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Hassan Murphy, lawyer, stands with Jordan McNair's parents to discuss the news that DJ Durkin will remain head coach at the University of Maryland. (Talia Richman, Baltimore Sun video)

Jordan McNair’s parents condemned the University System of Maryland’s Board of Regents after the panel announced its decision to retain the University of Maryland’s athletic director and head football coach despite their son’s death after a football team workout.

The McNair family had publicly called for head coach DJ Durkin to be fired, saying he should not be allowed to work with anyone else’s child. The board on Tuesday said it would keep both Durkin and athletic director Damon Evans, while university President Wallace Loh will retire at the end of June.

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“I feel like I’ve been punched in the stomach and somebody spit in my face,” McNair’s father, Marty, said about the decision to retain Durkin.

The University System of Maryland’s governing body on Tuesday will recommend that University of Maryland athletic director Damon Evans and head football coach DJ Durkin remain in their positions, according to sources familiar with the discussions.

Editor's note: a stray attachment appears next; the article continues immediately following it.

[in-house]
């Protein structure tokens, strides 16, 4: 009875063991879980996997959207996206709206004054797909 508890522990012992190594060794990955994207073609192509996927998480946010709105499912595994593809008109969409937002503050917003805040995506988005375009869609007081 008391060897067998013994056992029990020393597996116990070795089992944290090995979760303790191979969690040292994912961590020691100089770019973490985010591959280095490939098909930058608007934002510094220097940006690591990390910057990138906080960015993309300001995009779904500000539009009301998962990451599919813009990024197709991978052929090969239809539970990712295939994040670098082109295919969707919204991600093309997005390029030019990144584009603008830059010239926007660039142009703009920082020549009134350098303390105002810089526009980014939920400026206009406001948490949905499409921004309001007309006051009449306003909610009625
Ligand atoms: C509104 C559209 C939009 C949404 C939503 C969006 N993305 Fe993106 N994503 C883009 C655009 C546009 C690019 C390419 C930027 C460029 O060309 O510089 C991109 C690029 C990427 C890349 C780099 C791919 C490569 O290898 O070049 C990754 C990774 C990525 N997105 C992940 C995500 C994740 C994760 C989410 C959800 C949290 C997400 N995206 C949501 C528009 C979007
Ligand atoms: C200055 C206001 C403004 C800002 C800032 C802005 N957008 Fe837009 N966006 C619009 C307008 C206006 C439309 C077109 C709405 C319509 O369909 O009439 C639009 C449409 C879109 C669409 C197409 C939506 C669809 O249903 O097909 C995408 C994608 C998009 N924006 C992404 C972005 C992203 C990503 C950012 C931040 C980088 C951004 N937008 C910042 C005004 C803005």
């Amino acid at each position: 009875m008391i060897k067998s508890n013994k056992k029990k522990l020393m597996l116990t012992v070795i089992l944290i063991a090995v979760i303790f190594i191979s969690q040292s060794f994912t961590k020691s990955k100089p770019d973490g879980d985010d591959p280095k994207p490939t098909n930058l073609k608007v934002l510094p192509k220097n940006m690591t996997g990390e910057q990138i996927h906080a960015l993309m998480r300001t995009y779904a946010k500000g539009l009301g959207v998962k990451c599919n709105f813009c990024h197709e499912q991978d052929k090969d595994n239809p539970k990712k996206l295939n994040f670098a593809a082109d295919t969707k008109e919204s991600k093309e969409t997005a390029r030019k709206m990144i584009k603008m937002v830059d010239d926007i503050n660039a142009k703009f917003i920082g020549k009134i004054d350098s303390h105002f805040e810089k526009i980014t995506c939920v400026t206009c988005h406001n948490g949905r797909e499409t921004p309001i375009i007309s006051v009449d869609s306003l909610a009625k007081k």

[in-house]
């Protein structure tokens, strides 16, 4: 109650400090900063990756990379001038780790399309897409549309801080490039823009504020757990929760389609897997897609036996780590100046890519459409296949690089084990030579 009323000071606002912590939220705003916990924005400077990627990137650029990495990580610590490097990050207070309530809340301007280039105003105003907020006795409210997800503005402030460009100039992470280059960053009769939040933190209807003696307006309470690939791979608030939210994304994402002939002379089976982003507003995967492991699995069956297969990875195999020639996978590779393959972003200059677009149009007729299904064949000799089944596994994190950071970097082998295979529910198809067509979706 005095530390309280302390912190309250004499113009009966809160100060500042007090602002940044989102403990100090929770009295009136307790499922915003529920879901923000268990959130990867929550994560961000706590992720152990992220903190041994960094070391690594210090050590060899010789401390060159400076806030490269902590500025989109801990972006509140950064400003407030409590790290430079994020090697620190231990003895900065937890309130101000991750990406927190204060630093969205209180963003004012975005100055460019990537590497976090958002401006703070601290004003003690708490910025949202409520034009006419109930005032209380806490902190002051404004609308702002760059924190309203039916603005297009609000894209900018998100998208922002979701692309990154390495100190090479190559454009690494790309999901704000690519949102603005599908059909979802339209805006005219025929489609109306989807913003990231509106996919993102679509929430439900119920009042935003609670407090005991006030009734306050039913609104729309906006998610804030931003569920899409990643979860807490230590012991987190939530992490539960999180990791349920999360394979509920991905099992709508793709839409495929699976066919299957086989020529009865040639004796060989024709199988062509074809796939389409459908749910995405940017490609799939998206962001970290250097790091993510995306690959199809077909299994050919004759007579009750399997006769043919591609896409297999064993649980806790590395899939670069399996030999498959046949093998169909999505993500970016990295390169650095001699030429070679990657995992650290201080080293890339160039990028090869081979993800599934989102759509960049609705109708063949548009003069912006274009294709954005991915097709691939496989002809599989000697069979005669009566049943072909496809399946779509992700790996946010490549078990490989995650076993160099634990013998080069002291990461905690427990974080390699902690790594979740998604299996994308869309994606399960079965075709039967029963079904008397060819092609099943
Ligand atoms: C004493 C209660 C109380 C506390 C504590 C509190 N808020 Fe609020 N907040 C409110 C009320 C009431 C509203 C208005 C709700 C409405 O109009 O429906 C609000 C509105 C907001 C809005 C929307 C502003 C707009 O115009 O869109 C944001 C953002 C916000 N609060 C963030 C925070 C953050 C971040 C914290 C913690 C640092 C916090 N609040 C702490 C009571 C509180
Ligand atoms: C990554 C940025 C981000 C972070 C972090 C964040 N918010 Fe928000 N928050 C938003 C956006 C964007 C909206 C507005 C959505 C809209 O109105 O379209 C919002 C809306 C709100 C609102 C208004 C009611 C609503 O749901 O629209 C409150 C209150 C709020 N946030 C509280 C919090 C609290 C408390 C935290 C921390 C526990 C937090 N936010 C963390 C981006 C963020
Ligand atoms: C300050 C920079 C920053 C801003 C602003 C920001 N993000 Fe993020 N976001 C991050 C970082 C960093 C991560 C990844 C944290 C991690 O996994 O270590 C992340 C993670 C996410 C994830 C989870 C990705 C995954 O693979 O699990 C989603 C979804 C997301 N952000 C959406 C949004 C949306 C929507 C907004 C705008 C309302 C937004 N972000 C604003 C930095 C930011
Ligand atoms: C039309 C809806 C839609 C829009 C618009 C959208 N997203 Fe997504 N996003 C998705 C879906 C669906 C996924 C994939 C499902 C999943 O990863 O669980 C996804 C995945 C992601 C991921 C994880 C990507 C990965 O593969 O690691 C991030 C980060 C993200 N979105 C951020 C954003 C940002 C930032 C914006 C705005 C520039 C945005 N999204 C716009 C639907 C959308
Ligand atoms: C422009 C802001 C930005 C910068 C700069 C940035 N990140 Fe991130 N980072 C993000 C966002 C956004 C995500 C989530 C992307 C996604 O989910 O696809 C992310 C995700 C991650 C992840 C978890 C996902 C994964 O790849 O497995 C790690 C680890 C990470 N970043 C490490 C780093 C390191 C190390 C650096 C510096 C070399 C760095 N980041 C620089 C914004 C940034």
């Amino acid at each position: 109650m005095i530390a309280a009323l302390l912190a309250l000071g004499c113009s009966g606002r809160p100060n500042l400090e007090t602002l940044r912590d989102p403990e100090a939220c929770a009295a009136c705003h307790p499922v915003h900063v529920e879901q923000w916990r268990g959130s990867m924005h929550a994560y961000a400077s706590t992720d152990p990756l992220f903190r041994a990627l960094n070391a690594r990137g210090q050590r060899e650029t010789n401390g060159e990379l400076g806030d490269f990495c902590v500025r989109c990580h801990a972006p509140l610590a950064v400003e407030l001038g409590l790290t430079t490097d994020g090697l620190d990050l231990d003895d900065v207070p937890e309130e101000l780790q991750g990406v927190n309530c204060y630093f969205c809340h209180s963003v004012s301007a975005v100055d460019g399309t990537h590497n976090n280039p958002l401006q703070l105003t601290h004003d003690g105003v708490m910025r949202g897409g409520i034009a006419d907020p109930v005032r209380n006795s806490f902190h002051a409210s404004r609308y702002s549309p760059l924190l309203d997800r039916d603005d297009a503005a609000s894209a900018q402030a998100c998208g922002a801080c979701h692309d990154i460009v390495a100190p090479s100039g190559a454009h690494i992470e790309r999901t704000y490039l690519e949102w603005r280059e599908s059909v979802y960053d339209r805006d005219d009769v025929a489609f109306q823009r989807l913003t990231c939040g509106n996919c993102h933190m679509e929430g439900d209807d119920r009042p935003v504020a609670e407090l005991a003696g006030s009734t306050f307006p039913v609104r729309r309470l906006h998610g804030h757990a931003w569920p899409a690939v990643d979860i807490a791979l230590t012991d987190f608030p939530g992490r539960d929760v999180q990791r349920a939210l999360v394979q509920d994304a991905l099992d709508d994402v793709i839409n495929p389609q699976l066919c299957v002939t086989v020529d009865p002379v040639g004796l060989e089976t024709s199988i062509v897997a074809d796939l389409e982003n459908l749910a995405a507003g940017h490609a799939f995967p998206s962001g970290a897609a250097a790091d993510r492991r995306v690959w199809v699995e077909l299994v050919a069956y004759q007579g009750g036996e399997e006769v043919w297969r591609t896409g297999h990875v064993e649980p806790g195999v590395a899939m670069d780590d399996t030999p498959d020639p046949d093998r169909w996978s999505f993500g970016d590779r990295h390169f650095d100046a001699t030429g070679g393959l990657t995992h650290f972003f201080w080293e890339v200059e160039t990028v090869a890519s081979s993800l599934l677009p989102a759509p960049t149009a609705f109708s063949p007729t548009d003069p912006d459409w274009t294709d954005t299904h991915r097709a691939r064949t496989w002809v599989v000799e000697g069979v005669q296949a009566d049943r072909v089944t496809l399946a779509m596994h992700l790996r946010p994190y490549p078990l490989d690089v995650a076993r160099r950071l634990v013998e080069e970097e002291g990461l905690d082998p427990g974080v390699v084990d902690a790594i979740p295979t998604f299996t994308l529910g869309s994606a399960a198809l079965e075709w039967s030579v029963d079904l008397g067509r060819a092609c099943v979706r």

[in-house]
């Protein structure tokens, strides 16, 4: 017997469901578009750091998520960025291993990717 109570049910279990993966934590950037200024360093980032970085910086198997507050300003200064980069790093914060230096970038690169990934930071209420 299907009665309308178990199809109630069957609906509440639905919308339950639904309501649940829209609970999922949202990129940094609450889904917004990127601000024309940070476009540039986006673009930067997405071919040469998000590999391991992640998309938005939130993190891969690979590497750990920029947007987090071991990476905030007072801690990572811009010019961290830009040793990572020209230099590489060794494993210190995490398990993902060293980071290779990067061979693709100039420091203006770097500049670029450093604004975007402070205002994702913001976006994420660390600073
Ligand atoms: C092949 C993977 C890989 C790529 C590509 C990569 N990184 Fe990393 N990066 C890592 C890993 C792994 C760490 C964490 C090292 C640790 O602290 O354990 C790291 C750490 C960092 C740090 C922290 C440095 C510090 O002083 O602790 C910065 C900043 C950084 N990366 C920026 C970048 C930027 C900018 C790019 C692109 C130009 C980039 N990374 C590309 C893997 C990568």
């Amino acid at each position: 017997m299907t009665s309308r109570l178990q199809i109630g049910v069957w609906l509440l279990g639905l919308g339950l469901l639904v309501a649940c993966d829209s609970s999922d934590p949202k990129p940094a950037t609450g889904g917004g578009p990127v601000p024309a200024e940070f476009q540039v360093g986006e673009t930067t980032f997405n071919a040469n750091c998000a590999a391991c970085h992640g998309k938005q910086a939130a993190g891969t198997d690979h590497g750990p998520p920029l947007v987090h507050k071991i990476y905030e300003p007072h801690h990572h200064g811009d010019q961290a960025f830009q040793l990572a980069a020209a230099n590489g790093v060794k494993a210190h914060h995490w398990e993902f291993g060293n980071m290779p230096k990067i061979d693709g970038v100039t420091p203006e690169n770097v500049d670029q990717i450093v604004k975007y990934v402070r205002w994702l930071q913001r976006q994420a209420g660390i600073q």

The decision came after McNair, an offensive lineman, died after suffering heatstroke during a team workout in May. A damning investigation into the university’s football program followed his death.

McNair’s mother, Tonya Wilson, said she misses her son every day — and the regents’ actions didn’t help.

Baltimore-based lawyer Hassan Murphy said the board validated the actions of Durkin and his staff by “continuing the employment of the man who failed in his primary responsibility to Jordan.”

Days after receiving a report on "dysfunction" that preceded the death of University of Maryland football player Jordan McNair, the Board of Regents has decided coach DJ Durkin and Athletic Director Damon Evans will keep their jobs. But university President Wallace Loh will go.

“Coach Durkin had an obligation to keep his players safe and he failed,” Murphy said. “Yet, he remains.”

As of Tuesday, the only person who had paid for the athletic department’s failings was McNair, he said.

“Jordan paid with his life,” Murphy said.

Baltimore Sun reporter Sarah Meehan contributed to this article.

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